Music

Matthew Dear: DJ-Kicks

Matthew Dear offers an accessible mix that embraces the idiosyncrasies of electronic music’s most beguiling talents.


Matthew Dear

DJ-Kicks

Label: !K7
US Release Date: 2017-01-27
UK Release Date: 2017-01-27
Amazon
iTunes

The latest edition of the long-running and critically lauded DJ Kicks series sees DJ, producer, and vocalist Matthew Dear spin the tunes that inspire him. As one would expect from a man whose output has ranged from intricate minimalism as Audion to more full-on, in-your-face techno as Jabberjaw, his selections are hugely eclectic, demonstrating the various facets of Dear as an artist. It is a fascinating mix that fully embraces the idiosyncrasies of a man who has put his heart and soul into the underground.

For fans of Dear’s oeuvre, there are three brand new and exclusive cuts from the man himself. Two under his Audion alias and one under his name. These bookend the mix and are as unpredictable as the man himself. To make things even more personal, snippets of his friends and family are diffused throughout the mix. In effect, this comes across as a very intimate set with the listener privy to Dear’s thought processes. That said, it is still very accessible. The mix can simply be enjoyed as a whole, while there are plenty of deep cuts and left-field choices to satisfy even the most knowledgeable electronic music fan.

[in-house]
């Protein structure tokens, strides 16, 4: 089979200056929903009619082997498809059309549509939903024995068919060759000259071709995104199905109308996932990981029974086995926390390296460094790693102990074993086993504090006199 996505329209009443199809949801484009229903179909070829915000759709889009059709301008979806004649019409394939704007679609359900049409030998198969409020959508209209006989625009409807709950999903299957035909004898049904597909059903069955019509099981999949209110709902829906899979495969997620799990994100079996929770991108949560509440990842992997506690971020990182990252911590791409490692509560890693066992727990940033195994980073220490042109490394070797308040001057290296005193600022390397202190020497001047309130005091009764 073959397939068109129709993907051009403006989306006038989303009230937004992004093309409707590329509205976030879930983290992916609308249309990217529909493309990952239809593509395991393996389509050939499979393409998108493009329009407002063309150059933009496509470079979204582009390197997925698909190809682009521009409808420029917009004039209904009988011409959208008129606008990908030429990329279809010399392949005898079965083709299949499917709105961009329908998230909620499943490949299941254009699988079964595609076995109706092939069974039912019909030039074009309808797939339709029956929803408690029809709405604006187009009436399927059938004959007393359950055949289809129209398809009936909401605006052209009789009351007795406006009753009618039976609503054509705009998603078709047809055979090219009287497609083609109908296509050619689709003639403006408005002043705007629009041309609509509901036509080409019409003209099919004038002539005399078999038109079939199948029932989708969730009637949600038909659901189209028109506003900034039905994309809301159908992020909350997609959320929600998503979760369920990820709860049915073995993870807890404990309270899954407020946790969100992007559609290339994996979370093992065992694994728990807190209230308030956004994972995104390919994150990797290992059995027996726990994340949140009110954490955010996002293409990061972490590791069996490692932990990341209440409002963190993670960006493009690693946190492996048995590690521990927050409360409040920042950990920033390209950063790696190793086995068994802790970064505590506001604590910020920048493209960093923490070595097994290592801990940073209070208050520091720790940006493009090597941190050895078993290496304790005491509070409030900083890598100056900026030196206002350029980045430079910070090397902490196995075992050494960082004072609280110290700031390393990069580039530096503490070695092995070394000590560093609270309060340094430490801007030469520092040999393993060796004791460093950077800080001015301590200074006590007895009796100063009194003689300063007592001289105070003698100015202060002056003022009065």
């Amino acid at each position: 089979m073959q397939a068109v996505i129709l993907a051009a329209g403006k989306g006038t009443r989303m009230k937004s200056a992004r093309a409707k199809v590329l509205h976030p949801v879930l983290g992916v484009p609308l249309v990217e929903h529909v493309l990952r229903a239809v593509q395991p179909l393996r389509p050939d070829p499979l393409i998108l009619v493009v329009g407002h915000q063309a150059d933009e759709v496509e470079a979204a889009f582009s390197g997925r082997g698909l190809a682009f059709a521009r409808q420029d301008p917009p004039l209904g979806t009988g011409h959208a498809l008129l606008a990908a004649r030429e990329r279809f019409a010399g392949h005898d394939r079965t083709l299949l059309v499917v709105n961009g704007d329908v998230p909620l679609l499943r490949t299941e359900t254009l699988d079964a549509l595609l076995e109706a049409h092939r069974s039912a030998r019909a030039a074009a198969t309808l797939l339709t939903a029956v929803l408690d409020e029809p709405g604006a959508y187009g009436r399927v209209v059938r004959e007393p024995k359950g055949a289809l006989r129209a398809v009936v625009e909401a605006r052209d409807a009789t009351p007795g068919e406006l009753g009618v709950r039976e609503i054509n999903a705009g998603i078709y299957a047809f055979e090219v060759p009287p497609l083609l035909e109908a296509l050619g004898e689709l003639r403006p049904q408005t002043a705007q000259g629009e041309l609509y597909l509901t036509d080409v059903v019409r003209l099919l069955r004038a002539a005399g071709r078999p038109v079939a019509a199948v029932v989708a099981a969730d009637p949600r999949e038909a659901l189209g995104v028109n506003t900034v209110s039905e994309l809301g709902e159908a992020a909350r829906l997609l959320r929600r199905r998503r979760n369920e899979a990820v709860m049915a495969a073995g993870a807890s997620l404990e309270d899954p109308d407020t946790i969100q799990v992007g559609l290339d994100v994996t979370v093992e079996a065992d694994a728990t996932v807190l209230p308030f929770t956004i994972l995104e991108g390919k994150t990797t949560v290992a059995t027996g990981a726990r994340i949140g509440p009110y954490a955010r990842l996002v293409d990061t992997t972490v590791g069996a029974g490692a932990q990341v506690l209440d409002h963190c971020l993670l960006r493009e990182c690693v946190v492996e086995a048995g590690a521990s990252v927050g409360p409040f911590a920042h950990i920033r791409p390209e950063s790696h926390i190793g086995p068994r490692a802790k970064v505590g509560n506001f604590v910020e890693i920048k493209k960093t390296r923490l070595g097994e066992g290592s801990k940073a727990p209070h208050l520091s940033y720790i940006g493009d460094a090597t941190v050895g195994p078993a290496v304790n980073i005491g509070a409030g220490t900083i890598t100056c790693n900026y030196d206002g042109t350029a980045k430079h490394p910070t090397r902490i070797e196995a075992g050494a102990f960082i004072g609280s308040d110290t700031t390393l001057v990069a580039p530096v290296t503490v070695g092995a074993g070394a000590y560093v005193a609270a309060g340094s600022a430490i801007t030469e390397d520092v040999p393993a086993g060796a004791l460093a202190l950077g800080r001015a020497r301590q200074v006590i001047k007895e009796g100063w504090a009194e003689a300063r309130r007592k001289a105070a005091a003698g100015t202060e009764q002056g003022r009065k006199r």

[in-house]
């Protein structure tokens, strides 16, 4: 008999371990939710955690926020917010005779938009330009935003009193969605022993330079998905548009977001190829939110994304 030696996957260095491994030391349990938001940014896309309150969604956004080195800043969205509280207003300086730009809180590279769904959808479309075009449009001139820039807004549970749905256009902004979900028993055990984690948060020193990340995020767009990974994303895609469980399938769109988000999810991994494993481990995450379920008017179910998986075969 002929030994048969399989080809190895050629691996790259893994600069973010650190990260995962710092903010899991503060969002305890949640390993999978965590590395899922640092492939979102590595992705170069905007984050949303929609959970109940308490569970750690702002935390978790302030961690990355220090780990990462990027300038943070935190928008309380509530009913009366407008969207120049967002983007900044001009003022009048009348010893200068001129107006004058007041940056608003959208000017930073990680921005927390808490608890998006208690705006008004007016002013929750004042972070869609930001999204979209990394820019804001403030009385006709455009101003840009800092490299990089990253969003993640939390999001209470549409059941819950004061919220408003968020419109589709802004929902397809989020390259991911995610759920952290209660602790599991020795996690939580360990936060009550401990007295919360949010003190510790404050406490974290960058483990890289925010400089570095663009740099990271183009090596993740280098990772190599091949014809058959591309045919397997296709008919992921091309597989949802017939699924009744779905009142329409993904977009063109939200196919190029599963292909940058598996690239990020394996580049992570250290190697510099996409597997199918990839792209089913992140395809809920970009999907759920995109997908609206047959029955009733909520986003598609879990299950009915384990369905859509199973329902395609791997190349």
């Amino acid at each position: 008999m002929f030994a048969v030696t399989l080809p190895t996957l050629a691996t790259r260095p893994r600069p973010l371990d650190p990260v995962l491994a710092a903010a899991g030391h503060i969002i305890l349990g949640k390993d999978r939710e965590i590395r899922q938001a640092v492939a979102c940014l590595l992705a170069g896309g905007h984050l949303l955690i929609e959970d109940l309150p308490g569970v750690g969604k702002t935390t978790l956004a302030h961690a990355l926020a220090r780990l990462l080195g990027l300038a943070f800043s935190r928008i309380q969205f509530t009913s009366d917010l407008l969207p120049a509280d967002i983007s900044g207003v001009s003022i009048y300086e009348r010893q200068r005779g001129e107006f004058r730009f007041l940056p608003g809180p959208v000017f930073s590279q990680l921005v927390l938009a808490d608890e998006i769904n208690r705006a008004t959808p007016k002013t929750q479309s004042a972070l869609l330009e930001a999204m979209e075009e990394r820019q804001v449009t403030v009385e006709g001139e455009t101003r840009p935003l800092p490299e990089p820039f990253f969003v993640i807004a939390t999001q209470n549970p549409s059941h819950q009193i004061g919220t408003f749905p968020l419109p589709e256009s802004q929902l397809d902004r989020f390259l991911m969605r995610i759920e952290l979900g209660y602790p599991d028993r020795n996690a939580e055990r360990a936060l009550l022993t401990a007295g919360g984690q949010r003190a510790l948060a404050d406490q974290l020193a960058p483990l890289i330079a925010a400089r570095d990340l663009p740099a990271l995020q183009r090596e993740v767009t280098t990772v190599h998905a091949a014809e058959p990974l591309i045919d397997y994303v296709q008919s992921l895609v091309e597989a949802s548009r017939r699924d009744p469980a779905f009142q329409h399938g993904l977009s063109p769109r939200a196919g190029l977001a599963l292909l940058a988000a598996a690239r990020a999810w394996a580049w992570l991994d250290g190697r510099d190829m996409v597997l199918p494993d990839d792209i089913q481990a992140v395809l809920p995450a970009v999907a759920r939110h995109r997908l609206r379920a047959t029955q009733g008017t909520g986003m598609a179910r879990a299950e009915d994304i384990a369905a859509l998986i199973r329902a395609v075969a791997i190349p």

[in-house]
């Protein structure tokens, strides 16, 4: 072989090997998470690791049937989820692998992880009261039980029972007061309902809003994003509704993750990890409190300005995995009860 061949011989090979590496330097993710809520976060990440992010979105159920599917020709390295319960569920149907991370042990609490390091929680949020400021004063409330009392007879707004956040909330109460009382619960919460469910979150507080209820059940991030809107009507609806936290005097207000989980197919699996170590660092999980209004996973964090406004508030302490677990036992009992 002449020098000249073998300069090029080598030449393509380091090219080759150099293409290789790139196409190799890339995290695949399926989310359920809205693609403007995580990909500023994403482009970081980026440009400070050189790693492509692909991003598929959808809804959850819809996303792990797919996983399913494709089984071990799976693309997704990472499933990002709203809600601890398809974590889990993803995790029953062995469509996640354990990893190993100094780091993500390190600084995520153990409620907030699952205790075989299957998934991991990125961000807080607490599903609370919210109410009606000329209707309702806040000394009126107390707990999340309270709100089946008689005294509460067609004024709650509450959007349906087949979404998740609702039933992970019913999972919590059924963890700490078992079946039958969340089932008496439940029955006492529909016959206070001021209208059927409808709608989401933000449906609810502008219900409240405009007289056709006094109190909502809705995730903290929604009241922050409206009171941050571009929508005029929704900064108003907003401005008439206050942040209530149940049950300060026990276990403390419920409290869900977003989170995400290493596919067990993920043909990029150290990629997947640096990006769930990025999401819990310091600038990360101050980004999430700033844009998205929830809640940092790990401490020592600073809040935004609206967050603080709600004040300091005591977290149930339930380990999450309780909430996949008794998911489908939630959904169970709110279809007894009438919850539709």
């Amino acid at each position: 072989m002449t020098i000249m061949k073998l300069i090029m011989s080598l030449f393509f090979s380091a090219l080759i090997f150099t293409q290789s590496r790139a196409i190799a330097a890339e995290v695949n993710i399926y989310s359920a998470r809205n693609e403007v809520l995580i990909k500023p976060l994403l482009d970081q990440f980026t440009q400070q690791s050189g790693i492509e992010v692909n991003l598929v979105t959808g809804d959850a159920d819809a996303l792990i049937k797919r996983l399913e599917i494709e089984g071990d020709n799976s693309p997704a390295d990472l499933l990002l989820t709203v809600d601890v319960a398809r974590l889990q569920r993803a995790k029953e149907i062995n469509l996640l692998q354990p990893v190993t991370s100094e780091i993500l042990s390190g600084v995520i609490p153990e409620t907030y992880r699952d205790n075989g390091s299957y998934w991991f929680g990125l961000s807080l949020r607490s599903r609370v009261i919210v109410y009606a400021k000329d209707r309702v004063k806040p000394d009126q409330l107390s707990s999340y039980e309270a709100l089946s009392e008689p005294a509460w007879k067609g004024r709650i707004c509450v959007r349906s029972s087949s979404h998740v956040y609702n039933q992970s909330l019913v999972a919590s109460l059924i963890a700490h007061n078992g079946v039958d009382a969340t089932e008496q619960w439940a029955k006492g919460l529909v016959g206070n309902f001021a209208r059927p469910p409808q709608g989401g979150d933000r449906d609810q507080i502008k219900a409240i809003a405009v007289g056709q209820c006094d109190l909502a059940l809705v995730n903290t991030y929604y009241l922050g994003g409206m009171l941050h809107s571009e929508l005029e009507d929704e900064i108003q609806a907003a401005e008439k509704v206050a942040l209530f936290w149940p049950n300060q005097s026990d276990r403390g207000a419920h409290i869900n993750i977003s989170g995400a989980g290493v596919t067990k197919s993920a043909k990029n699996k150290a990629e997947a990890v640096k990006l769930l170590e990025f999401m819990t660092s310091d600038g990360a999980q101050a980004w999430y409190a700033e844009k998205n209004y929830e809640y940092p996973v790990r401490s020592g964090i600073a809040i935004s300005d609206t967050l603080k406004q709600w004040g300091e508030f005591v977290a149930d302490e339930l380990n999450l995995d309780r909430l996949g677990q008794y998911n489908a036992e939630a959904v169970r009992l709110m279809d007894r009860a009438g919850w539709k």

The whole thing starts on a slightly downbeat note as he elects to begin with a somewhat mournful and introspective piece from Nils Frahm. It’s a bold move, but it works as something of a palette cleanser, setting up the first of Dear’s contributions all the more successfully. “Wrong With Us” (written in collaboration with Simian Mobile Disco) perfectly showcases his sparse, airy, and less is more approach. As ever the laid-back drawl of the vocals give the track a trippy, late night/early morning vibe. Happily, it stands up against anything else in the mix and proves to be an undoubted highlight. The lenitive atmosphere of the first three tracks, which includes the Hypnotic “Ongaku” by Mahal, suddenly gives way to a glitchy, more experimental tune courtesy of Monsieur Georget. From then on things get a lot more interesting indeed as Kreon’s jazz-tinged epic “Silo Sol” builds casually to a wonderfully distorted, malfunctioning finalé.